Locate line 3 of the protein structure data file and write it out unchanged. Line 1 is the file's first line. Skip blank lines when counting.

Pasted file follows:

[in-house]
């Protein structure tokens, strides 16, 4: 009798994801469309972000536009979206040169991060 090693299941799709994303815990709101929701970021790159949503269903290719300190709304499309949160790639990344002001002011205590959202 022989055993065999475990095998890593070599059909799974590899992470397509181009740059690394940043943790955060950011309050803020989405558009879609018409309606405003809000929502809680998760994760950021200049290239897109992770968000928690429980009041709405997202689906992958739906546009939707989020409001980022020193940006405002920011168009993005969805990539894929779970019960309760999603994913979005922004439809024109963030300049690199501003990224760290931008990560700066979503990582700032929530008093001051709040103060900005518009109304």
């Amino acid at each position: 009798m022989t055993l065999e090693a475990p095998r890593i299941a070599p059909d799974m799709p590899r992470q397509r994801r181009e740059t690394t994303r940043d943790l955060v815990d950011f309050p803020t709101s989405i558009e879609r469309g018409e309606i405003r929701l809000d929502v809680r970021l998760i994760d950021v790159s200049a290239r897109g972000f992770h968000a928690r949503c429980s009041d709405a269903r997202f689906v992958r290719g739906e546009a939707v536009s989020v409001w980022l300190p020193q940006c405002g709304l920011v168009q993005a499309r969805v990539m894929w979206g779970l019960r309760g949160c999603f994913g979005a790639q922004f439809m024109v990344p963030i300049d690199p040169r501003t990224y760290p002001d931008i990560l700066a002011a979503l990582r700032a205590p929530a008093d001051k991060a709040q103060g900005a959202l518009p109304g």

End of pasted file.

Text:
């Amino acid at each position: 009798m022989t055993l065999e090693a475990p095998r890593i299941a070599p059909d799974m799709p590899r992470q397509r994801r181009e740059t690394t994303r940043d943790l955060v815990d950011f309050p803020t709101s989405i558009e879609r469309g018409e309606i405003r929701l809000d929502v809680r970021l998760i994760d950021v790159s200049a290239r897109g972000f992770h968000a928690r949503c429980s009041d709405a269903r997202f689906v992958r290719g739906e546009a939707v536009s989020v409001w980022l300190p020193q940006c405002g709304l920011v168009q993005a499309r969805v990539m894929w979206g779970l019960r309760g949160c999603f994913g979005a790639q922004f439809m024109v990344p963030i300049d690199p040169r501003t990224y760290p002001d931008i990560l700066a002011a979503l990582r700032a205590p929530a008093d001051k991060a709040q103060g900005a959202l518009p109304g």